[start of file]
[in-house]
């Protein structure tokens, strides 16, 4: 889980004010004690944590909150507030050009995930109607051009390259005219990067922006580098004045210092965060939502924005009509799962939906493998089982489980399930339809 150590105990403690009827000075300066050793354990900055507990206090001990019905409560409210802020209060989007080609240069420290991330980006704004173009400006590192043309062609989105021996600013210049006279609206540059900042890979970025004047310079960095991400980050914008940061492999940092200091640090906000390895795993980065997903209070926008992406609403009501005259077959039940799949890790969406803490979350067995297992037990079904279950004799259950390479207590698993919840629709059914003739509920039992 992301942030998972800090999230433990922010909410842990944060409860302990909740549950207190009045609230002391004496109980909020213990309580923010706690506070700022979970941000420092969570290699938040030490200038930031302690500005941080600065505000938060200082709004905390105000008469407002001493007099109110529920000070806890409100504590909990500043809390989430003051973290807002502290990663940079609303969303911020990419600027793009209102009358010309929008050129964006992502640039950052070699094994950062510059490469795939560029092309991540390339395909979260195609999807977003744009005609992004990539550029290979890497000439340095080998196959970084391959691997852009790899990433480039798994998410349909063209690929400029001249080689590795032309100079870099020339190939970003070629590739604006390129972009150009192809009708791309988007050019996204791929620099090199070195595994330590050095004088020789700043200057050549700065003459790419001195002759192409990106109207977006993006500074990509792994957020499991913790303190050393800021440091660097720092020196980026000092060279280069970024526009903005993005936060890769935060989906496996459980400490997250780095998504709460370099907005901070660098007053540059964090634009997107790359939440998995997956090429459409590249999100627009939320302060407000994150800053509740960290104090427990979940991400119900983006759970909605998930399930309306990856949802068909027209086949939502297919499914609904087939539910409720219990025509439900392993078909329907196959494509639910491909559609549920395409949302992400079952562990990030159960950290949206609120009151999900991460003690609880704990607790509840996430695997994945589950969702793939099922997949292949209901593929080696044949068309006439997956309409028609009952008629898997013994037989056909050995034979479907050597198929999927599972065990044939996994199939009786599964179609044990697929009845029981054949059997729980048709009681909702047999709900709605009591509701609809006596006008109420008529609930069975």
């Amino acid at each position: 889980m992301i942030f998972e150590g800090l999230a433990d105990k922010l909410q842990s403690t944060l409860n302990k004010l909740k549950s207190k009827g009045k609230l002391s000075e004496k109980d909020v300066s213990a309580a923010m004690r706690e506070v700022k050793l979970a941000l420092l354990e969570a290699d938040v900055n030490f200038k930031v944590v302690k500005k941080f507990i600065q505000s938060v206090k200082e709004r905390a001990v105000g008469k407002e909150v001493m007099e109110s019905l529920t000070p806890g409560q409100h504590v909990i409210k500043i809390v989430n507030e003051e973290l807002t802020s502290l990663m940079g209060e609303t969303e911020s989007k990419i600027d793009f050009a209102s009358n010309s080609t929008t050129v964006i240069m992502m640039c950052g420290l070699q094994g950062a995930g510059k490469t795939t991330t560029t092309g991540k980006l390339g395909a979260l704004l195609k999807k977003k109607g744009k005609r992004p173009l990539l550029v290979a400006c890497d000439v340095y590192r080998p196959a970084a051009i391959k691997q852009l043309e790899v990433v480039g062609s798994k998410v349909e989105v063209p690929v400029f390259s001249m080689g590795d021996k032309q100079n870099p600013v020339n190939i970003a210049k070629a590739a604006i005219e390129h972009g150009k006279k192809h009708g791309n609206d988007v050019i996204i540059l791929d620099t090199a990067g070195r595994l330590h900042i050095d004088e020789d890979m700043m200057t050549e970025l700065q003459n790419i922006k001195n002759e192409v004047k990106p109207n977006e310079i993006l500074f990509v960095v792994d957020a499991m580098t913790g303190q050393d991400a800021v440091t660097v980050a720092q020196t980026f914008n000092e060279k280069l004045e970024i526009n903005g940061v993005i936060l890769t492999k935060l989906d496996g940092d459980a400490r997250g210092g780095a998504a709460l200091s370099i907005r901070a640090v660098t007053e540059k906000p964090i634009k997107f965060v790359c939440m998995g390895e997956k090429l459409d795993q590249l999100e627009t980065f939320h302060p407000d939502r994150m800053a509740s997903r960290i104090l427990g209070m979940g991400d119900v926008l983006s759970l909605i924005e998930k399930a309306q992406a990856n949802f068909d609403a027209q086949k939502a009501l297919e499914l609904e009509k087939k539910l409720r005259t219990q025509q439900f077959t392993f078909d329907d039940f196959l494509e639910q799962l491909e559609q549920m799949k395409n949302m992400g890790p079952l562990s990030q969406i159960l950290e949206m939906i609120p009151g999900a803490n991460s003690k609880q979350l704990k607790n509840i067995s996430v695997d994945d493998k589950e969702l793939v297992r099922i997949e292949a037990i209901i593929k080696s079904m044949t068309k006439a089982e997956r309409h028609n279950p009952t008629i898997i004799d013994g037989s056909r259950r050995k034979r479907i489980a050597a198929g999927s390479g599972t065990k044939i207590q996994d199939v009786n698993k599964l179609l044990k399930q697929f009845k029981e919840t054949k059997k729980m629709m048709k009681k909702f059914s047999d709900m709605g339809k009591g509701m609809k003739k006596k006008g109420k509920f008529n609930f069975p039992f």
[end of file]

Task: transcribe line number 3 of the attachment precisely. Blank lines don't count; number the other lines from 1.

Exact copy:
């Amino acid at each position: 889980m992301i942030f998972e150590g800090l999230a433990d105990k922010l909410q842990s403690t944060l409860n302990k004010l909740k549950s207190k009827g009045k609230l002391s000075e004496k109980d909020v300066s213990a309580a923010m004690r706690e506070v700022k050793l979970a941000l420092l354990e969570a290699d938040v900055n030490f200038k930031v944590v302690k500005k941080f507990i600065q505000s938060v206090k200082e709004r905390a001990v105000g008469k407002e909150v001493m007099e109110s019905l529920t000070p806890g409560q409100h504590v909990i409210k500043i809390v989430n507030e003051e973290l807002t802020s502290l990663m940079g209060e609303t969303e911020s989007k990419i600027d793009f050009a209102s009358n010309s080609t929008t050129v964006i240069m992502m640039c950052g420290l070699q094994g950062a995930g510059k490469t795939t991330t560029t092309g991540k980006l390339g395909a979260l704004l195609k999807k977003k109607g744009k005609r992004p173009l990539l550029v290979a400006c890497d000439v340095y590192r080998p196959a970084a051009i391959k691997q852009l043309e790899v990433v480039g062609s798994k998410v349909e989105v063209p690929v400029f390259s001249m080689g590795d021996k032309q100079n870099p600013v020339n190939i970003a210049k070629a590739a604006i005219e390129h972009g150009k006279k192809h009708g791309n609206d988007v050019i996204i540059l791929d620099t090199a990067g070195r595994l330590h900042i050095d004088e020789d890979m700043m200057t050549e970025l700065q003459n790419i922006k001195n002759e192409v004047k990106p109207n977006e310079i993006l500074f990509v960095v792994d957020a499991m580098t913790g303190q050393d991400a800021v440091t660097v980050a720092q020196t980026f914008n000092e060279k280069l004045e970024i526009n903005g940061v993005i936060l890769t492999k935060l989906d496996g940092d459980a400490r997250g210092g780095a998504a709460l200091s370099i907005r901070a640090v660098t007053e540059k906000p964090i634009k997107f965060v790359c939440m998995g390895e997956k090429l459409d795993q590249l999100e627009t980065f939320h302060p407000d939502r994150m800053a509740s997903r960290i104090l427990g209070m979940g991400d119900v926008l983006s759970l909605i924005e998930k399930a309306q992406a990856n949802f068909d609403a027209q086949k939502a009501l297919e499914l609904e009509k087939k539910l409720r005259t219990q025509q439900f077959t392993f078909d329907d039940f196959l494509e639910q799962l491909e559609q549920m799949k395409n949302m992400g890790p079952l562990s990030q969406i159960l950290e949206m939906i609120p009151g999900a803490n991460s003690k609880q979350l704990k607790n509840i067995s996430v695997d994945d493998k589950e969702l793939v297992r099922i997949e292949a037990i209901i593929k080696s079904m044949t068309k006439a089982e997956r309409h028609n279950p009952t008629i898997i004799d013994g037989s056909r259950r050995k034979r479907i489980a050597a198929g999927s390479g599972t065990k044939i207590q996994d199939v009786n698993k599964l179609l044990k399930q697929f009845k029981e919840t054949k059997k729980m629709m048709k009681k909702f059914s047999d709900m709605g339809k009591g509701m609809k003739k006596k006008g109420k509920f008529n609930f069975p039992f």